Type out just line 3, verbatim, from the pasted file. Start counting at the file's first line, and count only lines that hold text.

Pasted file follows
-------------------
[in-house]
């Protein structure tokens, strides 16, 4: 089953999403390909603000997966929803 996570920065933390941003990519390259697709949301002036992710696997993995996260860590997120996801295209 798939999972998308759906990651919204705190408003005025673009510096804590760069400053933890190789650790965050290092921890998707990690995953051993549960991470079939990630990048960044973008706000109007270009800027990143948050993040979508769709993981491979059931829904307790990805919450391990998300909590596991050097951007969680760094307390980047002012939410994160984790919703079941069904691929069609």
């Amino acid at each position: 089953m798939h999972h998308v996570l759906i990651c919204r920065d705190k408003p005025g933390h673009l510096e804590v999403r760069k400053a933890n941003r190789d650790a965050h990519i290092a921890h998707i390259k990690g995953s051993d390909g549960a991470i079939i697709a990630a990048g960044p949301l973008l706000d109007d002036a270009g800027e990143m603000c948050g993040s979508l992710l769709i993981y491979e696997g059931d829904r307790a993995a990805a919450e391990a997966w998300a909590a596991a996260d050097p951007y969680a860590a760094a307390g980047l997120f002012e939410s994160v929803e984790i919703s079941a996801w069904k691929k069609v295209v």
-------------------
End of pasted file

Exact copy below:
């Amino acid at each position: 089953m798939h999972h998308v996570l759906i990651c919204r920065d705190k408003p005025g933390h673009l510096e804590v999403r760069k400053a933890n941003r190789d650790a965050h990519i290092a921890h998707i390259k990690g995953s051993d390909g549960a991470i079939i697709a990630a990048g960044p949301l973008l706000d109007d002036a270009g800027e990143m603000c948050g993040s979508l992710l769709i993981y491979e696997g059931d829904r307790a993995a990805a919450e391990a997966w998300a909590a596991a996260d050097p951007y969680a860590a760094a307390g980047l997120f002012e939410s994160v929803e984790i919703s079941a996801w069904k691929k069609v295209v």